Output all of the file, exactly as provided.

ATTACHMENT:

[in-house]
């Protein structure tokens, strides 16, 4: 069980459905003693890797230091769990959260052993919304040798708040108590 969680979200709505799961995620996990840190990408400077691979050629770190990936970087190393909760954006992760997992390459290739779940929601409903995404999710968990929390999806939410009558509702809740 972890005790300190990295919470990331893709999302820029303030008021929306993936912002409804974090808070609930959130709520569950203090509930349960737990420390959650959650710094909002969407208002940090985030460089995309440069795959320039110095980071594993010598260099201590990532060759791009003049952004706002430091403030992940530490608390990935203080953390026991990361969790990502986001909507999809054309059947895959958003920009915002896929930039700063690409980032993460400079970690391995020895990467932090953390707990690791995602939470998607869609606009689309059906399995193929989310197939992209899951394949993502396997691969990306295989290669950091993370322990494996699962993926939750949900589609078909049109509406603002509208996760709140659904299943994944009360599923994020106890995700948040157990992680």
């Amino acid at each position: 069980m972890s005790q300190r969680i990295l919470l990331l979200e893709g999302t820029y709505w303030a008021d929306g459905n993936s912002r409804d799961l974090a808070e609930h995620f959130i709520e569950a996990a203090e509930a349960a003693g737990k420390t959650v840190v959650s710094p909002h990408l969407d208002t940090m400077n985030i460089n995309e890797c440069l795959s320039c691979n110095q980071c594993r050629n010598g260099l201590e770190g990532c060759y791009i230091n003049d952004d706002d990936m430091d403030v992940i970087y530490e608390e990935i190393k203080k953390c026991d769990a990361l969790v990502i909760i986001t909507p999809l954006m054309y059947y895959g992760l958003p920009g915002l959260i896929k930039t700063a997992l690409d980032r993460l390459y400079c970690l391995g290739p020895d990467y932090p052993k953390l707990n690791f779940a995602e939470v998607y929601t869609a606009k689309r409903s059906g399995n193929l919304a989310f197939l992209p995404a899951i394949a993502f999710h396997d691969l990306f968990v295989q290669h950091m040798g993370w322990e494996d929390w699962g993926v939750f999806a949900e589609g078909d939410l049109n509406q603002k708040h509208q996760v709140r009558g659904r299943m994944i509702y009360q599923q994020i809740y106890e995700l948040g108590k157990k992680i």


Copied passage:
[in-house]
């Protein structure tokens, strides 16, 4: 069980459905003693890797230091769990959260052993919304040798708040108590 969680979200709505799961995620996990840190990408400077691979050629770190990936970087190393909760954006992760997992390459290739779940929601409903995404999710968990929390999806939410009558509702809740 972890005790300190990295919470990331893709999302820029303030008021929306993936912002409804974090808070609930959130709520569950203090509930349960737990420390959650959650710094909002969407208002940090985030460089995309440069795959320039110095980071594993010598260099201590990532060759791009003049952004706002430091403030992940530490608390990935203080953390026991990361969790990502986001909507999809054309059947895959958003920009915002896929930039700063690409980032993460400079970690391995020895990467932090953390707990690791995602939470998607869609606009689309059906399995193929989310197939992209899951394949993502396997691969990306295989290669950091993370322990494996699962993926939750949900589609078909049109509406603002509208996760709140659904299943994944009360599923994020106890995700948040157990992680």
């Amino acid at each position: 069980m972890s005790q300190r969680i990295l919470l990331l979200e893709g999302t820029y709505w303030a008021d929306g459905n993936s912002r409804d799961l974090a808070e609930h995620f959130i709520e569950a996990a203090e509930a349960a003693g737990k420390t959650v840190v959650s710094p909002h990408l969407d208002t940090m400077n985030i460089n995309e890797c440069l795959s320039c691979n110095q980071c594993r050629n010598g260099l201590e770190g990532c060759y791009i230091n003049d952004d706002d990936m430091d403030v992940i970087y530490e608390e990935i190393k203080k953390c026991d769990a990361l969790v990502i909760i986001t909507p999809l954006m054309y059947y895959g992760l958003p920009g915002l959260i896929k930039t700063a997992l690409d980032r993460l390459y400079c970690l391995g290739p020895d990467y932090p052993k953390l707990n690791f779940a995602e939470v998607y929601t869609a606009k689309r409903s059906g399995n193929l919304a989310f197939l992209p995404a899951i394949a993502f999710h396997d691969l990306f968990v295989q290669h950091m040798g993370w322990e494996d929390w699962g993926v939750f999806a949900e589609g078909d939410l049109n509406q603002k708040h509208q996760v709140r009558g659904r299943m994944i509702y009360q599923q994020i809740y106890e995700l948040g108590k157990k992680i």